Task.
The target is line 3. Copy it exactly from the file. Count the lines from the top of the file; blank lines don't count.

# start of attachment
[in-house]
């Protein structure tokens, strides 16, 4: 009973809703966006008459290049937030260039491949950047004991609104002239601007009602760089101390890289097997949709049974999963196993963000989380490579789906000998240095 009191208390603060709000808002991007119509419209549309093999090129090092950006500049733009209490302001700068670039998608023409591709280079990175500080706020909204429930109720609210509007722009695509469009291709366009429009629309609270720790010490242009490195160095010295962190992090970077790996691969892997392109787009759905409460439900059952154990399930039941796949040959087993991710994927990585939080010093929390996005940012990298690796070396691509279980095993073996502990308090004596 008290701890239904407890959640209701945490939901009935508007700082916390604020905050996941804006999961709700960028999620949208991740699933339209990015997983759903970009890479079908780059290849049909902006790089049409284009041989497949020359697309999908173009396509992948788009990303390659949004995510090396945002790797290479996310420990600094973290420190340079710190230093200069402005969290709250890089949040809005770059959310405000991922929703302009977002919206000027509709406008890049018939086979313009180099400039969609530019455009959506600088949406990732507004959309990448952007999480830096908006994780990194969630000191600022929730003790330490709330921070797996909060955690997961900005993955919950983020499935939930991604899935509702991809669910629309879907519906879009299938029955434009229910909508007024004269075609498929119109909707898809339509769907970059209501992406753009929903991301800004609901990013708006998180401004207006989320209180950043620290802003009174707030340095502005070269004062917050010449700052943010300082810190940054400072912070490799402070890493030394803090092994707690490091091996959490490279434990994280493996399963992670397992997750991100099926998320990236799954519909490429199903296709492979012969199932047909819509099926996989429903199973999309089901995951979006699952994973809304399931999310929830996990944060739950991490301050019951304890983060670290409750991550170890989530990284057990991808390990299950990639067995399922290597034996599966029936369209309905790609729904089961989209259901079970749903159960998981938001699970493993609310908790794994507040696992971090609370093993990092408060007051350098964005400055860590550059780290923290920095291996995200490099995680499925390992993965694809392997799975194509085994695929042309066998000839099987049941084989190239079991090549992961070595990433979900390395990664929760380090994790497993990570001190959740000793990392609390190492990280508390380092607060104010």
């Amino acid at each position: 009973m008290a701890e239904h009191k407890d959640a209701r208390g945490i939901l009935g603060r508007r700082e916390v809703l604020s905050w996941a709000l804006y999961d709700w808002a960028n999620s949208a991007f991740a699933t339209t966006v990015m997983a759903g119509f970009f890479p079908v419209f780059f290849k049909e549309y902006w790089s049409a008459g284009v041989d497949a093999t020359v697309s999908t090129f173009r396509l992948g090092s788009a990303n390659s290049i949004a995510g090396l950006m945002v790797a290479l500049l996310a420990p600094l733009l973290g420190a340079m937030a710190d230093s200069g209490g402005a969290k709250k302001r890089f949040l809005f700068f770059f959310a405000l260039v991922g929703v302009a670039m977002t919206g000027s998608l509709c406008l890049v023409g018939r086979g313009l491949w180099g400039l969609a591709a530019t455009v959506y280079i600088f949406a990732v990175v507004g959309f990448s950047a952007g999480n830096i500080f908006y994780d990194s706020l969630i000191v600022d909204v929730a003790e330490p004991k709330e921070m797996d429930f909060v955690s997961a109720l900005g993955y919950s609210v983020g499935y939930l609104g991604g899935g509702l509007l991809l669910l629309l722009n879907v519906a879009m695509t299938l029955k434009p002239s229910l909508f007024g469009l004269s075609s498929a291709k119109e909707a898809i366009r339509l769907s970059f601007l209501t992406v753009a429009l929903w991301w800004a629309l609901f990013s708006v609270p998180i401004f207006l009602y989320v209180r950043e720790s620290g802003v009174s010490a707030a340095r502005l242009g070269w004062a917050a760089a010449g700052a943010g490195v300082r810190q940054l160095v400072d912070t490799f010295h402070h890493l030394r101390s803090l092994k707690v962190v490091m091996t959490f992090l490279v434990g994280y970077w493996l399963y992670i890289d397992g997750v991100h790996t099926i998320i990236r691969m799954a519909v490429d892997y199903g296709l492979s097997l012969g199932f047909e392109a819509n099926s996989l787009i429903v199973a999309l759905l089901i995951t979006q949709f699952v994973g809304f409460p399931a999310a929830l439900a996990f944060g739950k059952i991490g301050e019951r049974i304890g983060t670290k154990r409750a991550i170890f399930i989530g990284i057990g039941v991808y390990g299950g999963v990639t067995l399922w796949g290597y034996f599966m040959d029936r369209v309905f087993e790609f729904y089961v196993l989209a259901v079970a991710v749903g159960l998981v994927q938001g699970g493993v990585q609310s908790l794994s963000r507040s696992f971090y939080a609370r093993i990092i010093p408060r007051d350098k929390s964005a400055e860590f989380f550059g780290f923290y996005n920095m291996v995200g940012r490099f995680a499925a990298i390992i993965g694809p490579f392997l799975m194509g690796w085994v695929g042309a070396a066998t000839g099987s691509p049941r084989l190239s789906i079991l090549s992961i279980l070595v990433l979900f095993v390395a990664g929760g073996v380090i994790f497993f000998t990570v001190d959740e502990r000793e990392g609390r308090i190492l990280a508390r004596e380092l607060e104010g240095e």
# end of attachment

């Amino acid at each position: 009973m008290a701890e239904h009191k407890d959640a209701r208390g945490i939901l009935g603060r508007r700082e916390v809703l604020s905050w996941a709000l804006y999961d709700w808002a960028n999620s949208a991007f991740a699933t339209t966006v990015m997983a759903g119509f970009f890479p079908v419209f780059f290849k049909e549309y902006w790089s049409a008459g284009v041989d497949a093999t020359v697309s999908t090129f173009r396509l992948g090092s788009a990303n390659s290049i949004a995510g090396l950006m945002v790797a290479l500049l996310a420990p600094l733009l973290g420190a340079m937030a710190d230093s200069g209490g402005a969290k709250k302001r890089f949040l809005f700068f770059f959310a405000l260039v991922g929703v302009a670039m977002t919206g000027s998608l509709c406008l890049v023409g018939r086979g313009l491949w180099g400039l969609a591709a530019t455009v959506y280079i600088f949406a990732v990175v507004g959309f990448s950047a952007g999480n830096i500080f908006y994780d990194s706020l969630i000191v600022d909204v929730a003790e330490p004991k709330e921070m797996d429930f909060v955690s997961a109720l900005g993955y919950s609210v983020g499935y939930l609104g991604g899935g509702l509007l991809l669910l629309l722009n879907v519906a879009m695509t299938l029955k434009p002239s229910l909508f007024g469009l004269s075609s498929a291709k119109e909707a898809i366009r339509l769907s970059f601007l209501t992406v753009a429009l929903w991301w800004a629309l609901f990013s708006v609270p998180i401004f207006l009602y989320v209180r950043e720790s620290g802003v009174s010490a707030a340095r502005l242009g070269w004062a917050a760089a010449g700052a943010g490195v300082r810190q940054l160095v400072d912070t490799f010295h402070h890493l030394r101390s803090l092994k707690v962190v490091m091996t959490f992090l490279v434990g994280y970077w493996l399963y992670i890289d397992g997750v991100h790996t099926i998320i990236r691969m799954a519909v490429d892997y199903g296709l492979s097997l012969g199932f047909e392109a819509n099926s996989l787009i429903v199973a999309l759905l089901i995951t979006q949709f699952v994973g809304f409460p399931a999310a929830l439900a996990f944060g739950k059952i991490g301050e019951r049974i304890g983060t670290k154990r409750a991550i170890f399930i989530g990284i057990g039941v991808y390990g299950g999963v990639t067995l399922w796949g290597y034996f599966m040959d029936r369209v309905f087993e790609f729904y089961v196993l989209a259901v079970a991710v749903g159960l998981v994927q938001g699970g493993v990585q609310s908790l794994s963000r507040s696992f971090y939080a609370r093993i990092i010093p408060r007051d350098k929390s964005a400055e860590f989380f550059g780290f923290y996005n920095m291996v995200g940012r490099f995680a499925a990298i390992i993965g694809p490579f392997l799975m194509g690796w085994v695929g042309a070396a066998t000839g099987s691509p049941r084989l190239s789906i079991l090549s992961i279980l070595v990433l979900f095993v390395a990664g929760g073996v380090i994790f497993f000998t990570v001190d959740e502990r000793e990392g609390r308090i190492l990280a508390r004596e380092l607060e104010g240095e």